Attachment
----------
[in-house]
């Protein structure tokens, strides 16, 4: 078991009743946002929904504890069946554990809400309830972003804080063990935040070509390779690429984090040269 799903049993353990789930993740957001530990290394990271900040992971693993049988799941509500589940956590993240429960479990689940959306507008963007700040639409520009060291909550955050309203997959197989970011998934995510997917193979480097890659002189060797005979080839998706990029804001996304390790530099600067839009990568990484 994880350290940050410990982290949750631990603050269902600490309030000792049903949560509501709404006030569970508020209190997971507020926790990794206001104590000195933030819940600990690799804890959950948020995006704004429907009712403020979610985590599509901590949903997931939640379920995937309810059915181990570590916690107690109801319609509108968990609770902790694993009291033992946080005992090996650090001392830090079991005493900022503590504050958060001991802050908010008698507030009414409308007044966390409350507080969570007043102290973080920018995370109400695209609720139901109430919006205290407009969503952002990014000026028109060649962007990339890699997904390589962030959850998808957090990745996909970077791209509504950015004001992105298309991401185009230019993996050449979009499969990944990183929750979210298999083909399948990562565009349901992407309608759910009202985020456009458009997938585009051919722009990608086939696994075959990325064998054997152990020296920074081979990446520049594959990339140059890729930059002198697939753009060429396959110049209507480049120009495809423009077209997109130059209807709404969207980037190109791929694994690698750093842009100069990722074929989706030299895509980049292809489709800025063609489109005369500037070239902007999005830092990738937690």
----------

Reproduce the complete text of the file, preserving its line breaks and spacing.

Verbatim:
[in-house]
């Protein structure tokens, strides 16, 4: 078991009743946002929904504890069946554990809400309830972003804080063990935040070509390779690429984090040269 799903049993353990789930993740957001530990290394990271900040992971693993049988799941509500589940956590993240429960479990689940959306507008963007700040639409520009060291909550955050309203997959197989970011998934995510997917193979480097890659002189060797005979080839998706990029804001996304390790530099600067839009990568990484 994880350290940050410990982290949750631990603050269902600490309030000792049903949560509501709404006030569970508020209190997971507020926790990794206001104590000195933030819940600990690799804890959950948020995006704004429907009712403020979610985590599509901590949903997931939640379920995937309810059915181990570590916690107690109801319609509108968990609770902790694993009291033992946080005992090996650090001392830090079991005493900022503590504050958060001991802050908010008698507030009414409308007044966390409350507080969570007043102290973080920018995370109400695209609720139901109430919006205290407009969503952002990014000026028109060649962007990339890699997904390589962030959850998808957090990745996909970077791209509504950015004001992105298309991401185009230019993996050449979009499969990944990183929750979210298999083909399948990562565009349901992407309608759910009202985020456009458009997938585009051919722009990608086939696994075959990325064998054997152990020296920074081979990446520049594959990339140059890729930059002198697939753009060429396959110049209507480049120009495809423009077209997109130059209807709404969207980037190109791929694994690698750093842009100069990722074929989706030299895509980049292809489709800025063609489109005369500037070239902007999005830092990738937690």